The U.S. Court of Appeals for the Federal Circuit today found that the federal claims court had correctly determined the amount of the “Section 1603” cash grant awarded to the taxpayer by the U.S. Treasury Department, and affirmed the lower court’s decision.
Section 1603 of the American Recovery and Reinvestment Act of 2009 created a program that provides cash grants, in lieu of a tax credit, to investors for certain qualifying investments. The cash grant under Section 1603 is equal to 30% of the basis or cost of any qualified property that is used as an integral part of a facility that uses open-loop biomass to produce electricity.
The taxpayer filed a claim for a cash grant under Section 1603, as payment in connection with its open-loop biomass cogeneration facility. In the application, the taxpayer claimed that its qualifying property cost was in excess of $286 million and requested a payment of approximately $85.9 million—that is, 30% of the total claimed qualifying cost.
The National Renewable Energy Laboratory reviewed the taxpayer’s application and determined that the taxpayer’s facility produced both process steam and electricity; that the taxpayer used only 49.1% of the energy in the steam produced at the facility to produce electricity; and that fossil fuel still comprised about 0.22% of the total fuel used in the boiler.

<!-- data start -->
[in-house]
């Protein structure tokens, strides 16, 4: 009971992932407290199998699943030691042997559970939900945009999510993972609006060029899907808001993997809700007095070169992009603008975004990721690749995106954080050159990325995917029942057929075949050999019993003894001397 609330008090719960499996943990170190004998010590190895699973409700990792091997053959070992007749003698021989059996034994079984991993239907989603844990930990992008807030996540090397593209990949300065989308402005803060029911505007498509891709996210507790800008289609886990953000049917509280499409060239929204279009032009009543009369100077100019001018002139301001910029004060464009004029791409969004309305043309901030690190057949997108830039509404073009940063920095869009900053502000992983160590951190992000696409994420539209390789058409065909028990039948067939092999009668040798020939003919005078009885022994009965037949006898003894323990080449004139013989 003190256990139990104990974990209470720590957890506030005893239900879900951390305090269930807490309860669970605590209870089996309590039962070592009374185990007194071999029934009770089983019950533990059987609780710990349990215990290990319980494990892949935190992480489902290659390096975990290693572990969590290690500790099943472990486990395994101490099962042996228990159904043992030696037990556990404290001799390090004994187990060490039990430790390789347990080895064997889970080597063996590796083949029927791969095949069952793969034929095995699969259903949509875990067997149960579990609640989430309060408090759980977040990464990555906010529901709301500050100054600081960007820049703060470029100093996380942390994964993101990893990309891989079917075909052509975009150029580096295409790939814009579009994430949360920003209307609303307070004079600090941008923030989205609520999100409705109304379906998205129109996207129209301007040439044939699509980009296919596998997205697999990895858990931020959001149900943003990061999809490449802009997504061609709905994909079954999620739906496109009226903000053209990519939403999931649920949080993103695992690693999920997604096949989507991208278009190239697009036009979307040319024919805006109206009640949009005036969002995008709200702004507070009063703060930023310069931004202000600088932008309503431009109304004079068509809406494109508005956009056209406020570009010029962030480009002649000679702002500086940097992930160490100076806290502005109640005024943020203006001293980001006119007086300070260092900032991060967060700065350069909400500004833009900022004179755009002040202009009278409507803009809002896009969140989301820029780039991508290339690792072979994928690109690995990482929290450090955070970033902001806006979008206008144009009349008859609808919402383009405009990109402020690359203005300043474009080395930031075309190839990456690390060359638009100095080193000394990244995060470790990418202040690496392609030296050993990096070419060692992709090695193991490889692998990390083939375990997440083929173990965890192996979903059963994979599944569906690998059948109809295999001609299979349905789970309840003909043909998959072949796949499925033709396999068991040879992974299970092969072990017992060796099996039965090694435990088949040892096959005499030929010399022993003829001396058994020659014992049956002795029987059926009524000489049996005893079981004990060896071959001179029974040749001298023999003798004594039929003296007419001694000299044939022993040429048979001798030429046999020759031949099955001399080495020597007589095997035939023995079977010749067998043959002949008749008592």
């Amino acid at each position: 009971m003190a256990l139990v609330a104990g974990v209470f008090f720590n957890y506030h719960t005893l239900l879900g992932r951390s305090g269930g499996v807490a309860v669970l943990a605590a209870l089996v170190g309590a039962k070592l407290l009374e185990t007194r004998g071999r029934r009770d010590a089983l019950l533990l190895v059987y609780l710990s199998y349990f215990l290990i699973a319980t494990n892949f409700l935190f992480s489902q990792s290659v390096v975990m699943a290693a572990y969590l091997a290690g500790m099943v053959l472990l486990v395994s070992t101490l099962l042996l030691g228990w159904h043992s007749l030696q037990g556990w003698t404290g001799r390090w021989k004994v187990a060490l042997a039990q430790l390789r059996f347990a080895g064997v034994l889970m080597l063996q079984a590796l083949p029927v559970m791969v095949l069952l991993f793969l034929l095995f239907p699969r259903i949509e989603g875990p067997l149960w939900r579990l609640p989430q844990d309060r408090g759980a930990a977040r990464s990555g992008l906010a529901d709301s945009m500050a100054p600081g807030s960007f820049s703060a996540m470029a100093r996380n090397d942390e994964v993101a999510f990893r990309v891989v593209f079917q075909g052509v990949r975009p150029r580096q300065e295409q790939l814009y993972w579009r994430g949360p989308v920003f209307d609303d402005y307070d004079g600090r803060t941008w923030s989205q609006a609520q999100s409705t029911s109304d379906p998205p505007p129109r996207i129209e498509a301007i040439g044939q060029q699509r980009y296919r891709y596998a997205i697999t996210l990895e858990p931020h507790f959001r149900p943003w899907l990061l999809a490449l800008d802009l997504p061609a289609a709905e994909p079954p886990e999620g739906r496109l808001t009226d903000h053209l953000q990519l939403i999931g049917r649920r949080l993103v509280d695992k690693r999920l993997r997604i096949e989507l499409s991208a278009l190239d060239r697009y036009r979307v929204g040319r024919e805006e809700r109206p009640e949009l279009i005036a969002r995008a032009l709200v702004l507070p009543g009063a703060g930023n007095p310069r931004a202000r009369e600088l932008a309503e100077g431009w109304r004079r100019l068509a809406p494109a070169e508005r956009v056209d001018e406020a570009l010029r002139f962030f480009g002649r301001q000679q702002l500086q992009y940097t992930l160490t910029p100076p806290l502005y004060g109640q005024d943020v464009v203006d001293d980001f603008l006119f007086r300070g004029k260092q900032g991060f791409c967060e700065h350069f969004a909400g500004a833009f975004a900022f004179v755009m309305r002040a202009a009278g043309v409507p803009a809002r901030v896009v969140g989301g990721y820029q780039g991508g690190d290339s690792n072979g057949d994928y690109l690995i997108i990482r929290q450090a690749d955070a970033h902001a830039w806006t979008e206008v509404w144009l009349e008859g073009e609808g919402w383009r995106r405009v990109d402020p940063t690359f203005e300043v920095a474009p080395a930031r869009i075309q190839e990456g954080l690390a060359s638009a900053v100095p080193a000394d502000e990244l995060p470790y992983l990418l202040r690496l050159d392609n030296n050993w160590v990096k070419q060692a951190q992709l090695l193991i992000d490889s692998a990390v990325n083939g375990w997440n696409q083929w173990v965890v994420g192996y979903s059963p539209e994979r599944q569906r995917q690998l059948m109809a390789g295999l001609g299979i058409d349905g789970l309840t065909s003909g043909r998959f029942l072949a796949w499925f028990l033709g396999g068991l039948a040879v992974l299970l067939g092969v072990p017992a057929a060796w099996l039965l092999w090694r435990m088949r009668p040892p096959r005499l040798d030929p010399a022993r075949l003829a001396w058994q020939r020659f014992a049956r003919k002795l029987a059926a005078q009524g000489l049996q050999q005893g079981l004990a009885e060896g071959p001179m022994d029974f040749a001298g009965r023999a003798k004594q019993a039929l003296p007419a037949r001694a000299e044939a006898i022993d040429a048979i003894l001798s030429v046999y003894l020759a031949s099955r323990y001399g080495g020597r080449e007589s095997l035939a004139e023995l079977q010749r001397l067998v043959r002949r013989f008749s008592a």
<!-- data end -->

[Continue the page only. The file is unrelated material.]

Based on these findings, Treasury determined that the energy property used open-loop biomass to produce electricity at a value equivalent to 48.8% of the total steam and electricity produced from biomass and fossil fuel. Treasury reduced the cost basis by 51.2%, and after statutory sequestration of certain funds, awarded the taxpayer about $38.9 million—that is, 30% of the cost of what Treasury deemed to be qualifying property.
The taxpayer challenged this award in the federal claims court, which found that Section 1603 provides for reimbursement of only those costs associated with electricity production at the open-loop biomass facility. The claims court also found that its conclusion was consistent with applicable, but non-binding Treasury guidance that provided for allocation of the cost basis between qualifying and non-qualifying activities.
On appeal, the parties disagreed as to whether Treasury could determine the basis or cost of the qualified property based on the use of that property. The Federal Circuit held that Section 1603(b)(2)(A) “…unambiguously allows Treasury, in calculating the amount of the grant specified in the statute, to reduce the basis of qualified property in proportion to its use in a qualifying activity. The statute’s plain text, underlying purpose, and legislative history support this conclusion.”
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